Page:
``Can we speak now?" The new FM radio station Nova 100 began at 7am
yesterday with these words from breakfast co-host Kate Langbroek.
Unsure if the microphone was switched on, she upstaged anchor Dave O'Neil,
who thought he had the honour of launching Melbourne's first new FM station in
Fellow host Dave Hughes chipped in with a joke, and the trio were making
waves in the FM market.
O'Neil told The Age he was eyeing one competitor: ``Magic 693. They've had it
too good for too long."
But there was no Al Martino to be heard. The first song played was Frontier
Psychiatrist by the Avalanches. Unlike other stations, Nova plays a range of
music genres, from rock, pop, alternative, dance and hip-hop. Its target
audience is mainly 15-to-39-year-olds, and anyone who likes diverse music.
Nova's chairman, Paul Thompson, said the station offered an alternative
because it ``broke the rules" in terms of advertising and music content, and it
concentrated on its listeners, not its competitors.
He said audience research revealed that listeners wanted a mix of music
styles, and Nova was the only station in the world that ran four minutes of
advertising an hour, and only two ads in a row, which favoured advertisers and
Nova's parent company, DMG Radio Australia, is owned by Britain's Daily Mail
and General Trust. DMG paid $70 million for the Melbourne licence, and has spent
several million on Nova's Richmond station.
Mr Thompson has built two national radio groups from scratch: Austereo in the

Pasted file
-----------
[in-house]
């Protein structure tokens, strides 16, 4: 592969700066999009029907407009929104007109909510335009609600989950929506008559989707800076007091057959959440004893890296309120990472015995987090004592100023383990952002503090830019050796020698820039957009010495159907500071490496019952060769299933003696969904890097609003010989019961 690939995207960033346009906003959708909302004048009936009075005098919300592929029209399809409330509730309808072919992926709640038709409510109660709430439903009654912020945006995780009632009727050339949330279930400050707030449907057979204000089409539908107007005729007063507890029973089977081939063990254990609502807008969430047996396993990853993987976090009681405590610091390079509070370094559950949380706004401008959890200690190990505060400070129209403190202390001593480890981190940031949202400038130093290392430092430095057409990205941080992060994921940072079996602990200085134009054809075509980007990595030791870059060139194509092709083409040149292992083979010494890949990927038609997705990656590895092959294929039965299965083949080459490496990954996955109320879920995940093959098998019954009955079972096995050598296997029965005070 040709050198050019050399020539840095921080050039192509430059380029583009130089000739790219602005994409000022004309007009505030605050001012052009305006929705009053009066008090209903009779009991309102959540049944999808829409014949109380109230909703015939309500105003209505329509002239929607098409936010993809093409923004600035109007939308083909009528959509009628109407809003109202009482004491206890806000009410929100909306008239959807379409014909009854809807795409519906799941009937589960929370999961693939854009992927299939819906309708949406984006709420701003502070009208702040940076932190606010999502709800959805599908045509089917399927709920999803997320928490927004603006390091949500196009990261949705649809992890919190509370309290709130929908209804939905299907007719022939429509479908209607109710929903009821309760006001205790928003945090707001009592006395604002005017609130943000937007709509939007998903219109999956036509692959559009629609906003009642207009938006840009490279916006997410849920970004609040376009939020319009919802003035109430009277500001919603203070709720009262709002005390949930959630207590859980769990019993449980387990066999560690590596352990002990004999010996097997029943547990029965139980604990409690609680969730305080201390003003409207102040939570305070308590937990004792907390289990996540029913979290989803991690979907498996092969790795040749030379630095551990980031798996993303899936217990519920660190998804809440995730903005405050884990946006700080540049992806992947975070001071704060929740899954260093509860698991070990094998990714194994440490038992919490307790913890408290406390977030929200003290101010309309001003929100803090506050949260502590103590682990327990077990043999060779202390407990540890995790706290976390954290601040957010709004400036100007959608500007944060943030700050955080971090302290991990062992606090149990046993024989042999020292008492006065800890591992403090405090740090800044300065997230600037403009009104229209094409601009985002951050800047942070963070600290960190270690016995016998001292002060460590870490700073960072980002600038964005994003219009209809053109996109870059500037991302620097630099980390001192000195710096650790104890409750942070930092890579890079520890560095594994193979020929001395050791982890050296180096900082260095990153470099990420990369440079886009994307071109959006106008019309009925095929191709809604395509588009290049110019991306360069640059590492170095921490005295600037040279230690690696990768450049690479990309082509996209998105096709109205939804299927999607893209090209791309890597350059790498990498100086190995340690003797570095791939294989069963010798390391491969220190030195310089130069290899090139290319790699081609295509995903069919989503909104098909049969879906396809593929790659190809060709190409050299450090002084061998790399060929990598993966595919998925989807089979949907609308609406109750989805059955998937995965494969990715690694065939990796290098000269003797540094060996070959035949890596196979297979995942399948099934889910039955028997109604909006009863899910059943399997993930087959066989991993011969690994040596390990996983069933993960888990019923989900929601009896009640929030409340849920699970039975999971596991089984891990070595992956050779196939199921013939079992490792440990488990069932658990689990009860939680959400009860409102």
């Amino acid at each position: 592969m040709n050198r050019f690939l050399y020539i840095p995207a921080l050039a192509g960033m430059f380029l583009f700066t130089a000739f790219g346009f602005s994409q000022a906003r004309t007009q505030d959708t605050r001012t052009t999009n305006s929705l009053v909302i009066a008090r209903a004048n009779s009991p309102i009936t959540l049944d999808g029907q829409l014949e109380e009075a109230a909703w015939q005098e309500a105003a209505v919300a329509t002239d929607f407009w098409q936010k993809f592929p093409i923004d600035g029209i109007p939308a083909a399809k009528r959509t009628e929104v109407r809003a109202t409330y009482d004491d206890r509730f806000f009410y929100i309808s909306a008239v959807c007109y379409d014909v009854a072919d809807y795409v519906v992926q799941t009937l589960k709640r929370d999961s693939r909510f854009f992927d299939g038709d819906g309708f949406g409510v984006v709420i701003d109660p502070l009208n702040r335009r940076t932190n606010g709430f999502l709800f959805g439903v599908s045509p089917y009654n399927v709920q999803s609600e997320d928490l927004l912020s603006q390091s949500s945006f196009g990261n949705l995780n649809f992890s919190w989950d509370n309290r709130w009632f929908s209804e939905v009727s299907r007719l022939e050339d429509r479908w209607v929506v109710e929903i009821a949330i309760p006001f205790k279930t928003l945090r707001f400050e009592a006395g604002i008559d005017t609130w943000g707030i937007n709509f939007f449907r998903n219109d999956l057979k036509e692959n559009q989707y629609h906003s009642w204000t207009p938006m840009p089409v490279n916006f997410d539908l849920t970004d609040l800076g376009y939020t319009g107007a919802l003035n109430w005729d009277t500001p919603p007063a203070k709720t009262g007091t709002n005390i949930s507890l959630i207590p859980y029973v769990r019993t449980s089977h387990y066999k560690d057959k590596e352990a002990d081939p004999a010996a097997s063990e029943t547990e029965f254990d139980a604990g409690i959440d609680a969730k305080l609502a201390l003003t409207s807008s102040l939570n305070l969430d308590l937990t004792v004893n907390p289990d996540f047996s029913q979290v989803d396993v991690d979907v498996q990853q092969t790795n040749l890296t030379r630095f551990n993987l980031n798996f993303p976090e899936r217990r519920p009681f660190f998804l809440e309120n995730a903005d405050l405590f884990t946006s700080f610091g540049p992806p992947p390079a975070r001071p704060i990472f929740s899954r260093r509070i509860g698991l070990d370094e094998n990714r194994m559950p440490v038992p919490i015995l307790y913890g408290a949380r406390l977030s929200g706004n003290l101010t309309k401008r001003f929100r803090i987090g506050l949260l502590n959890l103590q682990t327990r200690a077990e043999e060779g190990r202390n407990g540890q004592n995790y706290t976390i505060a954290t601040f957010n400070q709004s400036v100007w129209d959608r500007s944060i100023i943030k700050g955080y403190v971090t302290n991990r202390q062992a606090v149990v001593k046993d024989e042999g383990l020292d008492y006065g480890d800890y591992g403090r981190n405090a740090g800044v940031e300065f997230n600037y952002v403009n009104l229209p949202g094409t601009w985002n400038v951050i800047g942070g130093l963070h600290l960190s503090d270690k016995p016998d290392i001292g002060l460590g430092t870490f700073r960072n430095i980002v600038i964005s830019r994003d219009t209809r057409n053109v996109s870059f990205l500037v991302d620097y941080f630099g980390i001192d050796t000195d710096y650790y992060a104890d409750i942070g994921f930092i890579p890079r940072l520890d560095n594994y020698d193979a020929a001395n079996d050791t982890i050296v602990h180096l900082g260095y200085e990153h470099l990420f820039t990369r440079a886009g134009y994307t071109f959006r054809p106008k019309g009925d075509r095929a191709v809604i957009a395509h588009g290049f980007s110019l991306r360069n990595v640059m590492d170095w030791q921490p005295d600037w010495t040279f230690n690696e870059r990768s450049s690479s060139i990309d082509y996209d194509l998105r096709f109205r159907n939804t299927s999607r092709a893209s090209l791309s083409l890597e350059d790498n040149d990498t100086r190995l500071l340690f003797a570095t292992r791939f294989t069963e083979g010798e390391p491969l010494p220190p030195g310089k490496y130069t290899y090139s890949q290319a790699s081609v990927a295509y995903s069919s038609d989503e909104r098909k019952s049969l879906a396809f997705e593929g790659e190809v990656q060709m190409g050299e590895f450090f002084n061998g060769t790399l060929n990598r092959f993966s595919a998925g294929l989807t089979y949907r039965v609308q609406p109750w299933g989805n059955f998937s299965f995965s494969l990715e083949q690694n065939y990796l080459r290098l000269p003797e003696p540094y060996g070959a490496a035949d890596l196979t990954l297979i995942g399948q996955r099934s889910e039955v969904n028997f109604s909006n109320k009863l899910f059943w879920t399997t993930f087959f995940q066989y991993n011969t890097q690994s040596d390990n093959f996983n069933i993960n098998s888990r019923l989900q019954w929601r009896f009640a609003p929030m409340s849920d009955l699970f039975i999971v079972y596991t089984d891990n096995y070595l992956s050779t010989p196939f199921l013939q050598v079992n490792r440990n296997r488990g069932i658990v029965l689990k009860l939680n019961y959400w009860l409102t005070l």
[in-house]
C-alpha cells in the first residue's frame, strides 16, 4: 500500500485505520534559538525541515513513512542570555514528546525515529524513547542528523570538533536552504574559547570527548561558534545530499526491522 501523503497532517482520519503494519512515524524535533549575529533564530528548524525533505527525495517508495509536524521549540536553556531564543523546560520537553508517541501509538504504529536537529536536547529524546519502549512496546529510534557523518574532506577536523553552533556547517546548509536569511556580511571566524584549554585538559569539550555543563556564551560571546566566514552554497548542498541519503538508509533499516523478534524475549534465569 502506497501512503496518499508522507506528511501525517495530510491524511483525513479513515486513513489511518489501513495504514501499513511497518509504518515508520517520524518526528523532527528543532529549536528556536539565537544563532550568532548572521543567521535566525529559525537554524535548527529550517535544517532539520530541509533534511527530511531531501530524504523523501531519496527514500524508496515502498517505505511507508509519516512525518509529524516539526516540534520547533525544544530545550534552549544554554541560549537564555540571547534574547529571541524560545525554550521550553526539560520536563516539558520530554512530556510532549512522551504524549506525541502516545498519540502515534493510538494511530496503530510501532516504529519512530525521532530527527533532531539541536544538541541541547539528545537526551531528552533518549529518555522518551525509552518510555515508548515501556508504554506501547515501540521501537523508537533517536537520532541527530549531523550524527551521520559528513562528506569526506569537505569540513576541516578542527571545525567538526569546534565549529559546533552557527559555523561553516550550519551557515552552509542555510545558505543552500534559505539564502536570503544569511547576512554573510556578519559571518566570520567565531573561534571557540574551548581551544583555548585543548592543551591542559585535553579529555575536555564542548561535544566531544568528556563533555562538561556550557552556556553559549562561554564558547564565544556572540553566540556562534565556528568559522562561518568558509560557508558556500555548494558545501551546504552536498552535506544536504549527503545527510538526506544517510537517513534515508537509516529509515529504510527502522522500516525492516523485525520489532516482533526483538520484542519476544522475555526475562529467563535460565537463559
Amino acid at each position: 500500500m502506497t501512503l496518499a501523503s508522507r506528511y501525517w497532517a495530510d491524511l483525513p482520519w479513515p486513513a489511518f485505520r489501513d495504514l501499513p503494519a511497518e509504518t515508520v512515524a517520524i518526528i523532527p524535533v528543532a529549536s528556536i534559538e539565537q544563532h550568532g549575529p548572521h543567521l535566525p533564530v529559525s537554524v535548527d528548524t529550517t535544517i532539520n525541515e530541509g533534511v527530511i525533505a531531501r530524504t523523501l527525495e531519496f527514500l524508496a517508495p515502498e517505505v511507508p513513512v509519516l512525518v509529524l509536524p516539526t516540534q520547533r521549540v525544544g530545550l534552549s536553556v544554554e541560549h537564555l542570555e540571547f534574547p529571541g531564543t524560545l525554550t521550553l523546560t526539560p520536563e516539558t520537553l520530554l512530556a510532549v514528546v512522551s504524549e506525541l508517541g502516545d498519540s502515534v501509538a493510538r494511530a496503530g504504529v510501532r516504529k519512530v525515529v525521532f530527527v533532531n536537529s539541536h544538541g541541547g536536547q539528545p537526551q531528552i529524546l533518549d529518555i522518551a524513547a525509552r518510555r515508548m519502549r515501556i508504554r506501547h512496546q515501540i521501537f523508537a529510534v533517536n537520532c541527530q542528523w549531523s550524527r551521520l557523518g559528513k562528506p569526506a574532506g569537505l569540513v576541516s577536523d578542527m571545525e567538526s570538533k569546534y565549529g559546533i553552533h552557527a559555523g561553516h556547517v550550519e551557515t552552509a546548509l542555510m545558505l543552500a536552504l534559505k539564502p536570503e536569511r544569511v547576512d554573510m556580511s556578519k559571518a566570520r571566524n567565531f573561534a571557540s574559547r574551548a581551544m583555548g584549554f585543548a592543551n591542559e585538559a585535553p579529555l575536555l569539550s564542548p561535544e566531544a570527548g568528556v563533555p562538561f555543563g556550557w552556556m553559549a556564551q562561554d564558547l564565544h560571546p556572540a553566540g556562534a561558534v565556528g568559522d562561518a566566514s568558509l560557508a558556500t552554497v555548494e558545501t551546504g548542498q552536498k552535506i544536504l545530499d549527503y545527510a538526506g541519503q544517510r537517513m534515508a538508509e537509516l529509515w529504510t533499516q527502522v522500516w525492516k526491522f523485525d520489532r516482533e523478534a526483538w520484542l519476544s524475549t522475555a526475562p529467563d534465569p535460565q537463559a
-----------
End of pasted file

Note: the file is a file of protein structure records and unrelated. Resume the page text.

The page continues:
1980s, and now DMG. The two will now do battle.
Nova's main competitors are the market leader, Austereo (Fox and Triple M),
and the ABC's Triple J. The first ratings survey will be released on February
19, but another battle has been raging behind the scenes.
In an apparent attempt to stop DMG buying capital city radio licences, the
company was the target of a bogus letter-writing campaign to the media and MPs
by Ken Davis, then a director of Austereo's public relations company, Turnbull
Porter Novelli, to ``denigrate and injure" DMG. More recently, DMG threatened
legal action against Austereo for using its trademarks.
Fox and Triple M have revamped their music recently, but deny the changes are
aimed at countering Nova. Fox's program director, Brian Ford, said of Nova: ``I
think it sounds a lot like the Fox. I would have thought they would have come
on sounding a whole lot more different, especially with all the promises.
Melbourne listeners have always wanted something more than a jukebox."
Mix FM is not a direct competitor because it aims for older listeners,
pleasing the program director and breakfast co-host, Mike Perso. ``It's going to
be a fascinating battle between Fox, TripleM and Nova," he said. ``We're
happily standing on the sidelines, trying to avoid collateral damage, but
enjoying the view."
The pressure is on Nova to emulate the success of its sister station in
Sydney, Nova 96.9, which launched in April and snared a 7 per cent audience. Mr
Thompson said he did not set ratings targets. If a station catered for its
listeners, ratings would follow.
How Nova's rivals rate
Fox FM 17.1%
Gold FM 7.9%
Mix FM 7.6%
3 Triple J 3.8%
Source: AC Nielsen, latest survey figures.